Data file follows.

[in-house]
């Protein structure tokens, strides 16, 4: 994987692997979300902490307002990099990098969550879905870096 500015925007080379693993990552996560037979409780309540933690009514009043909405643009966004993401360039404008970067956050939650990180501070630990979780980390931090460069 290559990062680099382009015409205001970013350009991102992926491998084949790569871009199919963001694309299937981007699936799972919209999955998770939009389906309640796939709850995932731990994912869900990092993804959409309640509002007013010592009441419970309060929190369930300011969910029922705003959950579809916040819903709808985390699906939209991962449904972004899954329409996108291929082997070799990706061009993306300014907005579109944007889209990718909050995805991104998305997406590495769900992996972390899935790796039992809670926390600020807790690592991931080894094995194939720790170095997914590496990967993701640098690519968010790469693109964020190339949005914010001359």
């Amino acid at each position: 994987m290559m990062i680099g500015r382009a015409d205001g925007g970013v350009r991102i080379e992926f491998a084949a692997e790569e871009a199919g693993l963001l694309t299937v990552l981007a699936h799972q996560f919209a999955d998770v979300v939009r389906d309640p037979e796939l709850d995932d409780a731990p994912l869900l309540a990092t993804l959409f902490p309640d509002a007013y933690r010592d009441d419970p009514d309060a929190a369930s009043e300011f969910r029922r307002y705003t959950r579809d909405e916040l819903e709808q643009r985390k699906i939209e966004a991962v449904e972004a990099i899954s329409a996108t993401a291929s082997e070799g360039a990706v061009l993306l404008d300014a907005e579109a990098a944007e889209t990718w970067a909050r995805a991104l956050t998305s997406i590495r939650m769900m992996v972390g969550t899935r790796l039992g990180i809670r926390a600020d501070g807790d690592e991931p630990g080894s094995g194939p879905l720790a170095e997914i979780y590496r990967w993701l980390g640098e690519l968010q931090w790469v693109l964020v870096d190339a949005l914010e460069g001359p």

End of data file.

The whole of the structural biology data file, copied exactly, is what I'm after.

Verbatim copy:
[in-house]
């Protein structure tokens, strides 16, 4: 994987692997979300902490307002990099990098969550879905870096 500015925007080379693993990552996560037979409780309540933690009514009043909405643009966004993401360039404008970067956050939650990180501070630990979780980390931090460069 290559990062680099382009015409205001970013350009991102992926491998084949790569871009199919963001694309299937981007699936799972919209999955998770939009389906309640796939709850995932731990994912869900990092993804959409309640509002007013010592009441419970309060929190369930300011969910029922705003959950579809916040819903709808985390699906939209991962449904972004899954329409996108291929082997070799990706061009993306300014907005579109944007889209990718909050995805991104998305997406590495769900992996972390899935790796039992809670926390600020807790690592991931080894094995194939720790170095997914590496990967993701640098690519968010790469693109964020190339949005914010001359």
């Amino acid at each position: 994987m290559m990062i680099g500015r382009a015409d205001g925007g970013v350009r991102i080379e992926f491998a084949a692997e790569e871009a199919g693993l963001l694309t299937v990552l981007a699936h799972q996560f919209a999955d998770v979300v939009r389906d309640p037979e796939l709850d995932d409780a731990p994912l869900l309540a990092t993804l959409f902490p309640d509002a007013y933690r010592d009441d419970p009514d309060a929190a369930s009043e300011f969910r029922r307002y705003t959950r579809d909405e916040l819903e709808q643009r985390k699906i939209e966004a991962v449904e972004a990099i899954s329409a996108t993401a291929s082997e070799g360039a990706v061009l993306l404008d300014a907005e579109a990098a944007e889209t990718w970067a909050r995805a991104l956050t998305s997406i590495r939650m769900m992996v972390g969550t899935r790796l039992g990180i809670r926390a600020d501070g807790d690592e991931p630990g080894s094995g194939p879905l720790a170095e997914i979780y590496r990967w993701l980390g640098e690519l968010q931090w790469v693109l964020v870096d190339a949005l914010e460069g001359p």